Devin Townsend - Rock City, Nottingham, 3 July 2014

Devin wanders onto the stage and is greeted by a hugely enthusiastic crowd and he actually seems overwhelmed by the reaction and lauds it up, after a quick bit of banter and some guitar glitches we are thrown into his musical mind with a setlist that spans his solo and DTP work back to 1997 and Seventh Wave through to 2012 with Liberation.

Like his mind, the music bounces around styles proggy, industrial but overall heavy and precise. He is joined onstage by Dave Young (guitar), Brian Waddell (bass) and Ryan Van Poederooyen on drums who provide the tight backline.

It all kicks off with a ‘Seventh Wave’, ‘War’ and ‘By Your Command’.  ‘War’ is more of a pop sounding song than most of his work but gives the crowd a chance to join in. Devin is on form with his banter and pops in snippets of info as he seems to be really enjoying the show and he makes a jaunt into the photopit to be up close and personal with the fans.

Devin Townsend - Rock City, Nottingham, 3 July 2014

As the set winds through the albums and gets extremely proggy, which was a surprise to me as I always had him as a more heavy/mental outfit. ‘Liberation’ gets the tempo going again and the crowd that has been very emotive and responsive all night gives their all to the anthemic ‘Grace’ as they all hail the mighty Devin.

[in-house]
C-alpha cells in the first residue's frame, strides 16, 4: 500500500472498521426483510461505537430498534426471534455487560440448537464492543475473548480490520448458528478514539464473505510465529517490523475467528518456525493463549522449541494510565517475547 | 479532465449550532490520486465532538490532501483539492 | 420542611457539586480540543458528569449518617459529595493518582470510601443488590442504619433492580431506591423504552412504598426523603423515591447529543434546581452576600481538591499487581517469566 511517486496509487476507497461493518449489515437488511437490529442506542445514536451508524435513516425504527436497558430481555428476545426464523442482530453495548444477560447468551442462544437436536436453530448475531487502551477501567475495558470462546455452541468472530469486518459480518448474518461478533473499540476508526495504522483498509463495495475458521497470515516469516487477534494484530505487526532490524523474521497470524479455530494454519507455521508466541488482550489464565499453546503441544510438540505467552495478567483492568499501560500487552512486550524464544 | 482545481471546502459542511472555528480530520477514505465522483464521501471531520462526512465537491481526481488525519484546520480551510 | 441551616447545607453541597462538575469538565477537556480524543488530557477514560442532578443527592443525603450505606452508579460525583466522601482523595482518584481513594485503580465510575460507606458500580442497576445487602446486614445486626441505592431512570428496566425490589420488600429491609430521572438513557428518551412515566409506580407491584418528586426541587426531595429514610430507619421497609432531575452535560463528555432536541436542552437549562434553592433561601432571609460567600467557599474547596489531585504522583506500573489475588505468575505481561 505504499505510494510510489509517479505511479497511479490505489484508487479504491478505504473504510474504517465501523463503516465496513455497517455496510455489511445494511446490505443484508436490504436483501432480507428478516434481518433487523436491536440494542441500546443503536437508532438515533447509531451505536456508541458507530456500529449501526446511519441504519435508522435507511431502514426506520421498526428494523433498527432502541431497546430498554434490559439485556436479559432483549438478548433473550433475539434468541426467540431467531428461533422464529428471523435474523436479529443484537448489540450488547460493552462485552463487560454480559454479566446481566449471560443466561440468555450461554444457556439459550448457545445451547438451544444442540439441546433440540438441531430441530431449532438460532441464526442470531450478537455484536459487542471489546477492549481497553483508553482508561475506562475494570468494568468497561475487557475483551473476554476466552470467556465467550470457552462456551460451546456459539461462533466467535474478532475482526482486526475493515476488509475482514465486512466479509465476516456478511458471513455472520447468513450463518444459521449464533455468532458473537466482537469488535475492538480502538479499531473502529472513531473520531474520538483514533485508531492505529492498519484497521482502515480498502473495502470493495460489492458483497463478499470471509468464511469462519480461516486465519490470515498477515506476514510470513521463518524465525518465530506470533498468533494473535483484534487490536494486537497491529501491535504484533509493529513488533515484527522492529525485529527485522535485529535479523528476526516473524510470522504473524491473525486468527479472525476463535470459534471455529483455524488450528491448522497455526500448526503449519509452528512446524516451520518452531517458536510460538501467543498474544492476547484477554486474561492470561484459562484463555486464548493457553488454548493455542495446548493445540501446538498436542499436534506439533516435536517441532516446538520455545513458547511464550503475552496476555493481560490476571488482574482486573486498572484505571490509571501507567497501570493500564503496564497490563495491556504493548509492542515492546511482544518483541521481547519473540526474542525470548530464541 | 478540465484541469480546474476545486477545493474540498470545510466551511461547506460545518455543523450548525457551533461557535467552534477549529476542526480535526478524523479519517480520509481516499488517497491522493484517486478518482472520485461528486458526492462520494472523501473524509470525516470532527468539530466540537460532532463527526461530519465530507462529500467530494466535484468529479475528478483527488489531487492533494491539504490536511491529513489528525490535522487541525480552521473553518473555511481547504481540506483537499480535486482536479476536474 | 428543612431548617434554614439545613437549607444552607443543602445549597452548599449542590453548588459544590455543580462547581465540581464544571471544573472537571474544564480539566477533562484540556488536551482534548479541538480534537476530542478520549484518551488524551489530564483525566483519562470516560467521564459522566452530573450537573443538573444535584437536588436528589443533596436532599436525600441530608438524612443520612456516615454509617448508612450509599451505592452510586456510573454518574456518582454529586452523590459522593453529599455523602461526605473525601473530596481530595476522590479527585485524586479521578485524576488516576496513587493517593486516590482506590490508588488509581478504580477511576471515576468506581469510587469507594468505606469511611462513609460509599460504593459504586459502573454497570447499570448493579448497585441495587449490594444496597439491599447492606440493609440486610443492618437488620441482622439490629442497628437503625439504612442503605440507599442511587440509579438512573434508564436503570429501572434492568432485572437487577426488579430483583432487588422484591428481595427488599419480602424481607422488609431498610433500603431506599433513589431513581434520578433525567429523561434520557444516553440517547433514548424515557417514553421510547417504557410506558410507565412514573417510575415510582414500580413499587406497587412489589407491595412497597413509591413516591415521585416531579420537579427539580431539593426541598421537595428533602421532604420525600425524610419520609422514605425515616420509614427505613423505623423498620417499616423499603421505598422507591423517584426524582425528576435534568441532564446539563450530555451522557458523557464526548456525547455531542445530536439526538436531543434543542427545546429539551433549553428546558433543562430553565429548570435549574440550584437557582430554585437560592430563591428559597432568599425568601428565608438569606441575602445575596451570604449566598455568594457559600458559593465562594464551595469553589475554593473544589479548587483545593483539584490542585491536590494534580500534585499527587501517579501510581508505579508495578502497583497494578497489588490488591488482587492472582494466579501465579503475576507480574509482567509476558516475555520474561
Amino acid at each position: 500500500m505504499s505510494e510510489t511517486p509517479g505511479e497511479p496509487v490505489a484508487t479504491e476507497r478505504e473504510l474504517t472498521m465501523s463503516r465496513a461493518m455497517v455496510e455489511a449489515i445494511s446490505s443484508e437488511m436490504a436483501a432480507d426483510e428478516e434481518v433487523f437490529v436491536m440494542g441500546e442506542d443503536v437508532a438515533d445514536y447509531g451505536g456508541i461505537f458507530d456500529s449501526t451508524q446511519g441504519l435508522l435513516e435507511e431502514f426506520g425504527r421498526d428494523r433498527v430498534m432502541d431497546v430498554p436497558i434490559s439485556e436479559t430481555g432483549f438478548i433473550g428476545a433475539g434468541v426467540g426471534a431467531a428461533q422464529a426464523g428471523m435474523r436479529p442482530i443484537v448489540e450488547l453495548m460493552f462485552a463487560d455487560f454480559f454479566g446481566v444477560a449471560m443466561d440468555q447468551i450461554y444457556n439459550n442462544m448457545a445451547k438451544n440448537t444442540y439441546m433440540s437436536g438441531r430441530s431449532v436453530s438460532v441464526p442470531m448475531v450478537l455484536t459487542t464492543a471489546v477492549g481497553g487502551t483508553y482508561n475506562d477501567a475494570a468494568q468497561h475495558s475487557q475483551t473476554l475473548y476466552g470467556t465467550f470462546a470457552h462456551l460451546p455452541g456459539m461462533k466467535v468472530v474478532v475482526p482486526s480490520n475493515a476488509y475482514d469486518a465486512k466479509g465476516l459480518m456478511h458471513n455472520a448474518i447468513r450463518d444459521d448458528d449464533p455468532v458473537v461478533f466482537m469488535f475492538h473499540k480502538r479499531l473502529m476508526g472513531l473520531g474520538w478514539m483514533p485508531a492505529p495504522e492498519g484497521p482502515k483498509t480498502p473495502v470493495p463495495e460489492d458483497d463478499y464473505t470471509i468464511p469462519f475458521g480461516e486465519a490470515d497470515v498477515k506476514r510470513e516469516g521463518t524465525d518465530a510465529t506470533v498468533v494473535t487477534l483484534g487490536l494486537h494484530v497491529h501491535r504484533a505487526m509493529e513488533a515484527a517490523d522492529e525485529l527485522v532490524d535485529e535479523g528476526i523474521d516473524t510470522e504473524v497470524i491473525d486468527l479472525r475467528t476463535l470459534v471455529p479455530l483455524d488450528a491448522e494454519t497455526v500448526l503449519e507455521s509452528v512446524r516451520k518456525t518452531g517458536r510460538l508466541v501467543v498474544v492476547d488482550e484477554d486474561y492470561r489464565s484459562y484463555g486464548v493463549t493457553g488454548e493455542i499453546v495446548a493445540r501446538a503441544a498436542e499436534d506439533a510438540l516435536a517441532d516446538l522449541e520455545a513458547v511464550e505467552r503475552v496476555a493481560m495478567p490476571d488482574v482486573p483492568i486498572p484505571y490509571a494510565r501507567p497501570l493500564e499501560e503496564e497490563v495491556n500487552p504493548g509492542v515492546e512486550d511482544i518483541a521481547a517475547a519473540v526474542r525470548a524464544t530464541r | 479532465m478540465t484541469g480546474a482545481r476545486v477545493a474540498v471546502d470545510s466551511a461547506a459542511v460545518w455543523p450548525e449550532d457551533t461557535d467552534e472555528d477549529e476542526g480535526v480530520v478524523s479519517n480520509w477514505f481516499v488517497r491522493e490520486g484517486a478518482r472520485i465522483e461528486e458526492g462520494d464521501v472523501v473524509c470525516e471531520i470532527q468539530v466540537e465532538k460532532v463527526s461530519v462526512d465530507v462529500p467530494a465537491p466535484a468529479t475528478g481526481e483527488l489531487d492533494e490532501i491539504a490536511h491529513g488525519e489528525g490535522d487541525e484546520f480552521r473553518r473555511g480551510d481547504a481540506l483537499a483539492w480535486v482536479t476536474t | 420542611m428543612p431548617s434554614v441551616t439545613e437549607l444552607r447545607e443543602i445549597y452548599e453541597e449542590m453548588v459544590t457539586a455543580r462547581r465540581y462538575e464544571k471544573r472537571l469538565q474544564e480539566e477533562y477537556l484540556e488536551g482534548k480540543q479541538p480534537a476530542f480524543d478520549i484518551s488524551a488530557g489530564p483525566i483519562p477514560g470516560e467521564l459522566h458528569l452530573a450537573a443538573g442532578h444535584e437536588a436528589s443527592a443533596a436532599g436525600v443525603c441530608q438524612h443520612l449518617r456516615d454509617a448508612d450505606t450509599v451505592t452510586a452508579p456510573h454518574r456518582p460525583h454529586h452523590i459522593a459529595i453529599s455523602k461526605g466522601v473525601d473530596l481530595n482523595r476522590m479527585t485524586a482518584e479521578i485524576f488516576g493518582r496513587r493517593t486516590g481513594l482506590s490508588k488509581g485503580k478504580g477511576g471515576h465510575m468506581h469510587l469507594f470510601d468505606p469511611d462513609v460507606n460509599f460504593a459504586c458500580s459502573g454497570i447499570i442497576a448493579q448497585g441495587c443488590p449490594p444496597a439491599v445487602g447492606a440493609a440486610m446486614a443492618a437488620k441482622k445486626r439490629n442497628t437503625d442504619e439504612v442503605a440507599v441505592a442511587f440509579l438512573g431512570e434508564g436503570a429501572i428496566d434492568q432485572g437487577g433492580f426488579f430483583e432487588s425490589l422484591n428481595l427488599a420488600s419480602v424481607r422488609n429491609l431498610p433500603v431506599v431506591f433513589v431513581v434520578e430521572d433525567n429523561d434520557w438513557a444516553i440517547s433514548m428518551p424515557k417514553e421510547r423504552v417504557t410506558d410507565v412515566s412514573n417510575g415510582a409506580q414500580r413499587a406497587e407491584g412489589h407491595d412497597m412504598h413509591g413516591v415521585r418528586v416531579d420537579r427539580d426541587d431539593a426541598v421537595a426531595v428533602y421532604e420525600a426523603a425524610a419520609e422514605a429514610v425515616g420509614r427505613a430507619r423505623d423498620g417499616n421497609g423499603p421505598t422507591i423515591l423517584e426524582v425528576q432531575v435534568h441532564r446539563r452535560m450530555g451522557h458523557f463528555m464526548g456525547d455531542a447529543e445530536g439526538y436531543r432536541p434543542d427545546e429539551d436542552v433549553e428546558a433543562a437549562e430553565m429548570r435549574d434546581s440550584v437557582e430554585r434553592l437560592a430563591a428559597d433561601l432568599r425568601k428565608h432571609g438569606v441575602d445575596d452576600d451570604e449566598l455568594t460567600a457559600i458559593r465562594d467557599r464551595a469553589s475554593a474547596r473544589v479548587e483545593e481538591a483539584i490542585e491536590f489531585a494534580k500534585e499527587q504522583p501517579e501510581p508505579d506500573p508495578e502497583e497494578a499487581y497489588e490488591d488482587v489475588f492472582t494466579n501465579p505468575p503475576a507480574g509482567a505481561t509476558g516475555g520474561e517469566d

After an ‘Old Man Break’ of 2 minutes the band who haven’t even left the stage break into the last track of the night ‘Bad Devil’. For my first experience of Devin I have to say it was an awesome, involving, experience both visually and audibly. Sonisphere… you are going to enjoy!

Review and photos by Simon Dunkerley, with thanks. Visit their website at for more awesomeness like this!

Jurassic 5 'Blistering' at Rock City

                              (Photo By Natasha Shipston)

What an absolutely awesome night! Everyone at Rock City HQ had waited seemingly forever for this one, and when it finally did happen, it definitely didn't disappoint!

Nottingham Evening Post's Katie Bonner was there:

Rock City jumped, swayed and roared to a blistering hour and 45 minute set from Los Angeles hip-hop group Jurassic 5.

After breaking up in 2007, the six original members have reunited for the 20 year anniversary of the first record.

Despite being a little rounder around the waist and a little greyer around the temples, MCs Akil, Zaakir, Mark 7even and Chali 2na can still pour out rhymes at phenomenal speeds. Backed by their two DJs Cut Chemist and DJ Nu-Mark, the rappers moved seamlessly from song to song, mixing tracks from all four of their previous albums with barely a breath taken.

Their messages are all about friendship, respect and having a good time. From love letter Thin Line to the summer vibes of Hey and the fist-pumping Freedom, not one song advocates violence or money as the answer. (In fact the love-in vibes were so strong that a couple were practically fornicating in front of me…)